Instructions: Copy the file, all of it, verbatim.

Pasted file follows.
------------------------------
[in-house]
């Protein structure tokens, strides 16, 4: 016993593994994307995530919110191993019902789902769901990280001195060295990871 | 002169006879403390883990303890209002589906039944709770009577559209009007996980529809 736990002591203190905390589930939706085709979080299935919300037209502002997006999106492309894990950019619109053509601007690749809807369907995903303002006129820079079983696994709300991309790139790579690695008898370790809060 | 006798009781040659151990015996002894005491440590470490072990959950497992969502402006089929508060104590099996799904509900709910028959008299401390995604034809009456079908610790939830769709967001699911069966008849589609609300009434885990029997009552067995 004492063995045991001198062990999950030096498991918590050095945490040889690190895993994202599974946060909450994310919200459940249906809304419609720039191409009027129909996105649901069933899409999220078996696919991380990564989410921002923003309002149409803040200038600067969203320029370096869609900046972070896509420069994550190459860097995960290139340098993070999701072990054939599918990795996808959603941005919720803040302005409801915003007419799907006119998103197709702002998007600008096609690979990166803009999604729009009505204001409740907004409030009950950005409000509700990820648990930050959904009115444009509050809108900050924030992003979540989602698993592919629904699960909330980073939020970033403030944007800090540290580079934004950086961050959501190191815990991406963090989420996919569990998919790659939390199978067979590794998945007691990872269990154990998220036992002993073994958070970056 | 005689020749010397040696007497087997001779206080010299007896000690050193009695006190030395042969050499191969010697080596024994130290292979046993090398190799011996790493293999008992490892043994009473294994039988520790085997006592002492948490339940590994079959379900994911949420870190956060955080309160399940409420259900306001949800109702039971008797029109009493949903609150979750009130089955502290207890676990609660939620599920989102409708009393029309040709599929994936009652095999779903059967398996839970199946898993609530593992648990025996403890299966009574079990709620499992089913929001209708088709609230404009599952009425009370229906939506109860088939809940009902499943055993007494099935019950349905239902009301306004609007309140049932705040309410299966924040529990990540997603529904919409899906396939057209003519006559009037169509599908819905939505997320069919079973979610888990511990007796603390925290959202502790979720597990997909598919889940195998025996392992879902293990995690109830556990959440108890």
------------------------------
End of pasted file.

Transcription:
[in-house]
């Protein structure tokens, strides 16, 4: 016993593994994307995530919110191993019902789902769901990280001195060295990871 | 002169006879403390883990303890209002589906039944709770009577559209009007996980529809 736990002591203190905390589930939706085709979080299935919300037209502002997006999106492309894990950019619109053509601007690749809807369907995903303002006129820079079983696994709300991309790139790579690695008898370790809060 | 006798009781040659151990015996002894005491440590470490072990959950497992969502402006089929508060104590099996799904509900709910028959008299401390995604034809009456079908610790939830769709967001699911069966008849589609609300009434885990029997009552067995 004492063995045991001198062990999950030096498991918590050095945490040889690190895993994202599974946060909450994310919200459940249906809304419609720039191409009027129909996105649901069933899409999220078996696919991380990564989410921002923003309002149409803040200038600067969203320029370096869609900046972070896509420069994550190459860097995960290139340098993070999701072990054939599918990795996808959603941005919720803040302005409801915003007419799907006119998103197709702002998007600008096609690979990166803009999604729009009505204001409740907004409030009950950005409000509700990820648990930050959904009115444009509050809108900050924030992003979540989602698993592919629904699960909330980073939020970033403030944007800090540290580079934004950086961050959501190191815990991406963090989420996919569990998919790659939390199978067979590794998945007691990872269990154990998220036992002993073994958070970056 | 005689020749010397040696007497087997001779206080010299007896000690050193009695006190030395042969050499191969010697080596024994130290292979046993090398190799011996790493293999008992490892043994009473294994039988520790085997006592002492948490339940590994079959379900994911949420870190956060955080309160399940409420259900306001949800109702039971008797029109009493949903609150979750009130089955502290207890676990609660939620599920989102409708009393029309040709599929994936009652095999779903059967398996839970199946898993609530593992648990025996403890299966009574079990709620499992089913929001209708088709609230404009599952009425009370229906939506109860088939809940009902499943055993007494099935019950349905239902009301306004609007309140049932705040309410299966924040529990990540997603529904919409899906396939057209003519006559009037169509599908819905939505997320069919079973979610888990511990007796603390925290959202502790979720597990997909598919889940195998025996392992879902293990995690109830556990959440108890």